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Morning Briefing

Eckstein as a lucky charm

December 16, 2007|Jim Peltz | Times Staff Writer

Amid a week of scandal involving allegations of ballplayers on steroids was word that 5-foot-6 David Eckstein is moving to the Toronto Blue Jays from the St. Louis Cardinals.

The Cardinals decided they could do without the scrappy, choke-up-on-the-bat shortstop, even though he hit a career-best .309 last season.

Eckstein also had a career-high 20 errors in 114 games this year and struggled with back problems. And the former Angel turns 33 next month.

But Toronto, which finished third in the AL East, 13 games behind division winner Boston, gladly signed Eckstein to a one-year, $4.5-million contract for next season.

For Angels fans, this all must have a familiar ring.

Eckstein was a fan favorite in Anaheim, where he helped lead the Angels to their World Series victory in 2002. But in late-2004 he was released -- "dumped by the Angels in December with no ceremony," as Ross Newhan wrote in The Times -- and picked up by the Cardinals.

Just two years later Eckstein was named the World Series' most valuable player when St. Louis beat the Detroit Tigers for the championship.

All players age and their skills diminish over time. But the Blue Jays know Eckstein's upbeat attitude, work ethic and hustle remain in place.

"He's been on two World Series champions," Jays Manager John Gibbons told the Toronto Sun. "Good things happen to teams he's with."

Trivia time

Who was the World Series' most valuable player when the Angels beat the San Francisco Giants to win the title in 2002?

Two cents' worth

Boston Red Sox pitcher Curt Schilling isn't afraid to voice his opinion on most subjects, and the Mitchell Report on steroid abuse in baseball was no exception.

Writing in his "38 Pitches" blog, the right-hander had a message for his peers:

"Look, if you ordered HGH or steroids, in your name, and there is documentation to prove that you did, please do us all a favor and admit you made a mistake and move on. This is a pretty damn forgiving country."

Open seating

The ice and snow that swept across much of the nation last week affected sports as well, including the NHL game between the Boston Bruins and New Jersey Devils.

Only about 1,500 spectators were able to see the Devils' 3-1 win at the TD Banknorth Garden because of a major snowstorm in Boston.

Said New Jersey defenseman Mike Mottau after the game: "I think the ushers and the families were the only ones in the stands."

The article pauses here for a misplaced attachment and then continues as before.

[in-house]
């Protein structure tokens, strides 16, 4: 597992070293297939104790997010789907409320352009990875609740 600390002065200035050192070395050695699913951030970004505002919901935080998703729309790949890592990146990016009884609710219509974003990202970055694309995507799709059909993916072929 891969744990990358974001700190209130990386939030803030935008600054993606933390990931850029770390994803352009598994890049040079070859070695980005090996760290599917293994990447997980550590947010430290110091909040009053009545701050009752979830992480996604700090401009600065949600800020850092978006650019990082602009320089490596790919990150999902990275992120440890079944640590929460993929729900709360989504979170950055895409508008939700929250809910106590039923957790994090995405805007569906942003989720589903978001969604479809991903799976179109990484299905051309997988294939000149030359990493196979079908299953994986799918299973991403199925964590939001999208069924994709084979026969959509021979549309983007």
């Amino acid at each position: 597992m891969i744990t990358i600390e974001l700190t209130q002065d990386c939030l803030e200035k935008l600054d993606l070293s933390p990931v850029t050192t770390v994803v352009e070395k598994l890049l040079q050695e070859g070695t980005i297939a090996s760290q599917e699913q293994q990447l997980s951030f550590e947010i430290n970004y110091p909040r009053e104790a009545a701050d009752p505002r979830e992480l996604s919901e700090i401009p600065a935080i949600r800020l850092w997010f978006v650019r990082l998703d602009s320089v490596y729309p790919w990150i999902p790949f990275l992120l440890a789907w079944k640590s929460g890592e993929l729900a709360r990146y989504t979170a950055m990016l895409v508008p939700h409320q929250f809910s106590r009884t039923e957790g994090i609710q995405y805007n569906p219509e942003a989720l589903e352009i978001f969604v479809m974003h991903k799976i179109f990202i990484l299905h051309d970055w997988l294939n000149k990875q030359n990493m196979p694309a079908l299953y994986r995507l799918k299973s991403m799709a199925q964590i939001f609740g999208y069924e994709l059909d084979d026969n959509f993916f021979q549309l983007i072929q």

Celtic pride

Speaking of Boston, the NBA's Celtics are starting to surprise even themselves.

Boston smashed Milwaukee, 104-82, on Friday to win their 12th home game without a loss this season, tying a franchise record set by the Larry Bird-led Celtics in 1983-84.

This year's Celtics are now 19-2 overall, the league's best record, and have won their last eight consecutive games.

"I knew from [training camp] it was going to be a special group, but never in my wildest dream could I have imagined this," said forward Paul Pierce.

And what does Bird think? "I'm happy for their success," Bird, now the Indiana Pacers' president of basketball operations, told the Boston Globe. "I wish them well."

More Mayo

USC freshman guard O.J. Mayo isn't the only Mayo making a splash in college basketball lately.

Josh Mayo, a junior guard for Illinois Chicago, was named Horizon League player of the week after averaging 30.5 points in two league games.

He had 29 points in just 27 minutes in the Flames' 91-73 victory over Wisconsin Milwaukee, then 32 points in a 76-67 win over Wisconsin Green Bay.

Trivia answer

The Angels' Troy Glaus. The third baseman hit .385 in the seven-game series, with three home runs and eight RBIs.

Now, Glaus -- who played at UCLA before turning pro -- is a member of the Blue Jays and will be Eckstein's teammate once again.

And finally

Reader Craig Kadden e-mailed Briefing with a question: "Would it be fair to say major league baseball players were on pins and needles prior to the release of the Mitchell Report?"


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